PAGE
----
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For Correction, for Land, or for Love

Thursday, January 21st, 2010

Elihu, the angry young man who speaks up near the end of the book of Job, comments on the powerful forces of nature under God’s control, saying, “Whether for correction or for his land or for love, he causes it to happen” (Job 37:13).

He had been speaking of thunder and lighting, tornados, ice storms, and torrential downpours. Storm systems “turn around and around by his guidance, to accomplish all that he commands them on the face of the habitable world” (Job 37:12). Elihu’s point is that nature, over which man has no control, proves the great power of God.

What does he mean when he elaborates by saying the blizzards, whirlwinds, gales, and squalls are “for correction or for his land or for love?” The middle item seems to be out of place. That is why one translation connects it with God’s love: “He brings the clouds to punish men, or to water his earth and show his love” (NIV). Elihu points to two basic motivations governing God’s power over the forces of nature: his wrath and his love. These are two sides of God’s nature we cannot afford to ignore. As Paul says, “Note then the kindness and severity of God…” (Rom. 11:22).

In the aftermath of the earthquake that struck Haiti, many believers have wondered whether God’s hand was in the devastation. Televangelist Pat Robertson raised eyebrows with his declaration that Haitians had made a “pact with the devil” and have been “cursed” ever since.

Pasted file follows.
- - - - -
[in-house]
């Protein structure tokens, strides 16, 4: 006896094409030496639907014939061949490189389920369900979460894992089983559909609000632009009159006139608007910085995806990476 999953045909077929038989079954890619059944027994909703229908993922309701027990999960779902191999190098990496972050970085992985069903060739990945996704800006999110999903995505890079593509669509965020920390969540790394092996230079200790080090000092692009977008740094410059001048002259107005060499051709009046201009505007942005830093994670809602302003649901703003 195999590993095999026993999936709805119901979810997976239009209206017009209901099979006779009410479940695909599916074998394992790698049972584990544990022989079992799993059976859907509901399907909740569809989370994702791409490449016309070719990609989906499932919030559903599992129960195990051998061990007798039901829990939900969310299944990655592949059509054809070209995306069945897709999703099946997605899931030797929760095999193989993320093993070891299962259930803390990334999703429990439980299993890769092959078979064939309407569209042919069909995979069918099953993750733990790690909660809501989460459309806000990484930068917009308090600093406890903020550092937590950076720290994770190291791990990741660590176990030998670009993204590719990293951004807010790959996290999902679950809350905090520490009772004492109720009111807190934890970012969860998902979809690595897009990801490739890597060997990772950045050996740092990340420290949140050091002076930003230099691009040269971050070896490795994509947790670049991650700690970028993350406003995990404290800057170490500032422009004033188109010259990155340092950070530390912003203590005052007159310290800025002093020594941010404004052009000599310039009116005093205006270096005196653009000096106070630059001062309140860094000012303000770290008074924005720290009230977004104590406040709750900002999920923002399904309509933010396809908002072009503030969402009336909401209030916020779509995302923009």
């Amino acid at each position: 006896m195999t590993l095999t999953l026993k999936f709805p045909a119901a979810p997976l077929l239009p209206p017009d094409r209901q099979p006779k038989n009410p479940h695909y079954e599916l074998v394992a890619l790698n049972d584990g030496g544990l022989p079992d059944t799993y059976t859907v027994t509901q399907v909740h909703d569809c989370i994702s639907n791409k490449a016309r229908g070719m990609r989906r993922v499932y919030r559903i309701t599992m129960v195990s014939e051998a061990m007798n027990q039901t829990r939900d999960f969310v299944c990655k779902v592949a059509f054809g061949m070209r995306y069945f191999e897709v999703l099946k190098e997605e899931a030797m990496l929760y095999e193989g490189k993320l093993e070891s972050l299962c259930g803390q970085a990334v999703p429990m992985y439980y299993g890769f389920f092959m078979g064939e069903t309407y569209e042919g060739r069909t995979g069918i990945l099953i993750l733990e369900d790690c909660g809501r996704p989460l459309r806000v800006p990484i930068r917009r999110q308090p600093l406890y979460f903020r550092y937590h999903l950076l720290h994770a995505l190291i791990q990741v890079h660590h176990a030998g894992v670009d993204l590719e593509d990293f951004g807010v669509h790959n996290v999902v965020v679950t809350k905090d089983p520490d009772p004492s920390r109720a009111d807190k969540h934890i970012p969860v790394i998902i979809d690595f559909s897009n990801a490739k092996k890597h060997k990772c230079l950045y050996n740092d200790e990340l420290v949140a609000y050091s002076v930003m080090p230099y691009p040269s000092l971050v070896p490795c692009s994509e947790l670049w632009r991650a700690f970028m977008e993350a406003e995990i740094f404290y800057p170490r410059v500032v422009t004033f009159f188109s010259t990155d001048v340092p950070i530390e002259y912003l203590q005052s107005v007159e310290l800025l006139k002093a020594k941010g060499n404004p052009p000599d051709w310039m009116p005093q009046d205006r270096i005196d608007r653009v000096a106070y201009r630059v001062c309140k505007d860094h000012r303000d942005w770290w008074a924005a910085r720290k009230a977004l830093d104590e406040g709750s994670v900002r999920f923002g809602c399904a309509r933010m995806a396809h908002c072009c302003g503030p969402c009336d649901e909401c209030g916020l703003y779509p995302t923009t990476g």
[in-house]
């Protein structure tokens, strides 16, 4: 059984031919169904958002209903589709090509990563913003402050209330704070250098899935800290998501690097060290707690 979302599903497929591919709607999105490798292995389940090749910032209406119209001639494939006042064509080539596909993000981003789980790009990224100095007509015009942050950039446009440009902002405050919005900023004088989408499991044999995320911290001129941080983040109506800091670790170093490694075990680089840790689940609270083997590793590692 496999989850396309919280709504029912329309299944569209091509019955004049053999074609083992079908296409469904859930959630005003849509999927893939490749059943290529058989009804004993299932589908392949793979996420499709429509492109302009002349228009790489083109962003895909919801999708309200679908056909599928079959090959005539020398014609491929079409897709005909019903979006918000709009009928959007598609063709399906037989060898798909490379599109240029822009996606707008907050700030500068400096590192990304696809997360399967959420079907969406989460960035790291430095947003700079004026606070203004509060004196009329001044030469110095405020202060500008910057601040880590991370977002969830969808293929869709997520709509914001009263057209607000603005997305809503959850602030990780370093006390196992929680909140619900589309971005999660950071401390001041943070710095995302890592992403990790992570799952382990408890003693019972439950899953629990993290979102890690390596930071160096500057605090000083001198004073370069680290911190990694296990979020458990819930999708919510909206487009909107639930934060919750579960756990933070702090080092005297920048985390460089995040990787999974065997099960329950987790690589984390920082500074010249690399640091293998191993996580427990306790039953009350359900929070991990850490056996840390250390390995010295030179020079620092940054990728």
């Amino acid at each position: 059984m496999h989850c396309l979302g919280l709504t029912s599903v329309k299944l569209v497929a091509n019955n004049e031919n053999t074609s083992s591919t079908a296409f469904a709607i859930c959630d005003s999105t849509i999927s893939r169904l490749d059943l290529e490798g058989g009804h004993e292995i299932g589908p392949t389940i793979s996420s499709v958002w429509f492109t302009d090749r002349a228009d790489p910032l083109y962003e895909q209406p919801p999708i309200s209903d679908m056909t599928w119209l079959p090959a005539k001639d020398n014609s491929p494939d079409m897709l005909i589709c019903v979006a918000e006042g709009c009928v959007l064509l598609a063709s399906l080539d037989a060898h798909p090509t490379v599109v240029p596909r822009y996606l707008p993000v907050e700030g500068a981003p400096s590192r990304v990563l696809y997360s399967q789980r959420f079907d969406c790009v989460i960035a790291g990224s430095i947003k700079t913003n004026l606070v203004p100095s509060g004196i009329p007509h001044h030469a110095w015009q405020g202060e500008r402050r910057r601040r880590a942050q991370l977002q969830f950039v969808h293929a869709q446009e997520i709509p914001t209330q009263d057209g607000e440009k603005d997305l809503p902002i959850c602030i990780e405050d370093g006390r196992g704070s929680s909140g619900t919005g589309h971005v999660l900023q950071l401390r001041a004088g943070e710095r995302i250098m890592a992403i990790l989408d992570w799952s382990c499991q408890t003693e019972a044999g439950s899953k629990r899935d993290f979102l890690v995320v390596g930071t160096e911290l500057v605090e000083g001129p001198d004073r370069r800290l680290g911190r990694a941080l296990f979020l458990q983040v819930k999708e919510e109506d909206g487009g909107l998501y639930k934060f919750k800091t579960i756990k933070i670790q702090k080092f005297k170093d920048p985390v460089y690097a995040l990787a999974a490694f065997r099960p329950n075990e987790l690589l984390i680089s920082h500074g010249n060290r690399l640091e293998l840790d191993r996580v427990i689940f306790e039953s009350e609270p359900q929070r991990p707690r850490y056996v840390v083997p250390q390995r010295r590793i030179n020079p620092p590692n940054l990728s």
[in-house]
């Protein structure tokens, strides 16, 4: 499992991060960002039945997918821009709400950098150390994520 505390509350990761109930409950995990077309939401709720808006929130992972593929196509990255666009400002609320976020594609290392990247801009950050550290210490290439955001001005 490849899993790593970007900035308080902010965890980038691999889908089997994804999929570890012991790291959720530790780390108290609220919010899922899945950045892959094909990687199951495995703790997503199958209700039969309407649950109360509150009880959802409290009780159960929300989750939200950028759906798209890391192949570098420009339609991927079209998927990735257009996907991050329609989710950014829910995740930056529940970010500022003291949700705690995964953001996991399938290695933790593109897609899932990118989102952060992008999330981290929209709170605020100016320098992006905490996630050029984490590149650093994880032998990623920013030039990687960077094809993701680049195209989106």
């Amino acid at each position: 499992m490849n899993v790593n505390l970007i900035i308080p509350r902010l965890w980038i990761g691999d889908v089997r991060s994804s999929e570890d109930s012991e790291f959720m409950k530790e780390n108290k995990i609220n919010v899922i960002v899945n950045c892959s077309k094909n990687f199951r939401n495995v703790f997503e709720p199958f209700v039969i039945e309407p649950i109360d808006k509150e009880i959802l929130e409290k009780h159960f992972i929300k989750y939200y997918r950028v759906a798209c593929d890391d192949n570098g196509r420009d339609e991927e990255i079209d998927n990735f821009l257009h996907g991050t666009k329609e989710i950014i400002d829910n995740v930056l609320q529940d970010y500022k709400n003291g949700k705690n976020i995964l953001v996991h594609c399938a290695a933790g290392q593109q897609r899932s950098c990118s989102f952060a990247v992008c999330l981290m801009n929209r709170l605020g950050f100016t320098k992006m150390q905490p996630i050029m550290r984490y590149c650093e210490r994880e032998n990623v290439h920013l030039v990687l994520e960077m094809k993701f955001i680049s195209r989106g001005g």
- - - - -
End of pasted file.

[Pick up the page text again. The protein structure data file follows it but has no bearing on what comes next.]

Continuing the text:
To say God sent an earthquake to punish Haiti for some specific sin that happened in the past is to oversimplify Elihu’s point. Only a narrow-minded person would draw such a conclusion. Is Haiti the only sinful nation on earth? Where was the earthquake during Stalin’s regime? Why didn’t China melt in a volcanic eruption during the Cultural Revolution of Mao Tse-tung? In the real world of natural calamities, good nations often suffer tragedy and bad nations get a pass.

This is not to say that God has never used an earthquake to punish sinful nations. Amos’s prophecy came two years before God sent a deadly earthquake to punish his people (1:1). But the circumstances in Amos’s day were very different from what we are seeing in Haiti. Israel had been given a clear prophetic warning prior to the devastation. No such warning was heard in Haiti. In the rare cases where God has used calamity to punish sin directly, he has always communicated his plans to the people who would be affected, giving them opportunity to repent.

Still, God uses tragedies like the one in Haiti to correct. The Bible clearly teaches that suffering is God’s discipline (Heb. 12:5-11). Not all discipline is strictly punitive. There is too little space to write about the many rewards that come from suffering. Suffice it to say that when something happens of the magnitude of the Haitian earthquake, the world is reminded of its need for God. Self-reliance and indulgence are corrected. People begin to look upward for answers.

At the same time God uses nature to correct, he also uses it to show his love. Of course, we know he “sends rain on the just and on the unjust” (Mt. 5:45), but his love is not restricted to benign weather patterns. Even a malignant terror like an earthquake can create conditions for God’s love to be manifested in his people. As I write these words, hundreds of Christians are pouring personnel, resources, and wealth into a country that had been largely forgotten until now. Doubtless, many will hear the gospel in the aftermath of the tragedy and will be reborn, so to speak, out of the pains of childbirth.

God works providentially in this world for correction and for love. His people must recognize this so that they can be the channels through whom these two sides of God’s nature may benefit mankind.